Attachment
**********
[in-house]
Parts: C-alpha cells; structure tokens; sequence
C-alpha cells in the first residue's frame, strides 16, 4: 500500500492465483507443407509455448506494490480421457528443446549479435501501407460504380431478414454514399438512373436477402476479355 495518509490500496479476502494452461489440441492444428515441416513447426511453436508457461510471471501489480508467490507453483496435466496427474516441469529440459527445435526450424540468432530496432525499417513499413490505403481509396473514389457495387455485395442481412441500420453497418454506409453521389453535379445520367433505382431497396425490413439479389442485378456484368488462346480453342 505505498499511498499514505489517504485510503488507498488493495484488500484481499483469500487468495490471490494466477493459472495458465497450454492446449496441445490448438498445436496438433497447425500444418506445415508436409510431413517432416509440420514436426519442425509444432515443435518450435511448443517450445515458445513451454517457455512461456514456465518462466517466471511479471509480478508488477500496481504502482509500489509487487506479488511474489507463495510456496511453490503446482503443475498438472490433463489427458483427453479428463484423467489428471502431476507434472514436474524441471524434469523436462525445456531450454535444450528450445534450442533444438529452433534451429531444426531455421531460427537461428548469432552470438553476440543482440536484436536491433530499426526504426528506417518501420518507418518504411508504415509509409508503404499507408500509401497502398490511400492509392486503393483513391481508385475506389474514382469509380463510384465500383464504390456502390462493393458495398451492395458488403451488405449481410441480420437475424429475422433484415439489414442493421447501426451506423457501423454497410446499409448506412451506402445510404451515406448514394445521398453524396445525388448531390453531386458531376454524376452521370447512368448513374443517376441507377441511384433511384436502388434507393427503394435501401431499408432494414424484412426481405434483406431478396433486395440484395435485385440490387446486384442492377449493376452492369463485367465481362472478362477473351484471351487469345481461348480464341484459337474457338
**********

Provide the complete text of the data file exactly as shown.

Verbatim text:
[in-house]
Parts: C-alpha cells; structure tokens; sequence
C-alpha cells in the first residue's frame, strides 16, 4: 500500500492465483507443407509455448506494490480421457528443446549479435501501407460504380431478414454514399438512373436477402476479355 495518509490500496479476502494452461489440441492444428515441416513447426511453436508457461510471471501489480508467490507453483496435466496427474516441469529440459527445435526450424540468432530496432525499417513499413490505403481509396473514389457495387455485395442481412441500420453497418454506409453521389453535379445520367433505382431497396425490413439479389442485378456484368488462346480453342 505505498499511498499514505489517504485510503488507498488493495484488500484481499483469500487468495490471490494466477493459472495458465497450454492446449496441445490448438498445436496438433497447425500444418506445415508436409510431413517432416509440420514436426519442425509444432515443435518450435511448443517450445515458445513451454517457455512461456514456465518462466517466471511479471509480478508488477500496481504502482509500489509487487506479488511474489507463495510456496511453490503446482503443475498438472490433463489427458483427453479428463484423467489428471502431476507434472514436474524441471524434469523436462525445456531450454535444450528450445534450442533444438529452433534451429531444426531455421531460427537461428548469432552470438553476440543482440536484436536491433530499426526504426528506417518501420518507418518504411508504415509509409508503404499507408500509401497502398490511400492509392486503393483513391481508385475506389474514382469509380463510384465500383464504390456502390462493393458495398451492395458488403451488405449481410441480420437475424429475422433484415439489414442493421447501426451506423457501423454497410446499409448506412451506402445510404451515406448514394445521398453524396445525388448531390453531386458531376454524376452521370447512368448513374443517376441507377441511384433511384436502388434507393427503394435501401431499408432494414424484412426481405434483406431478396433486395440484395435485385440490387446486384442492377449493376452492369463485367465481362472478362477473351484471351487469345481461348480464341484459337474457338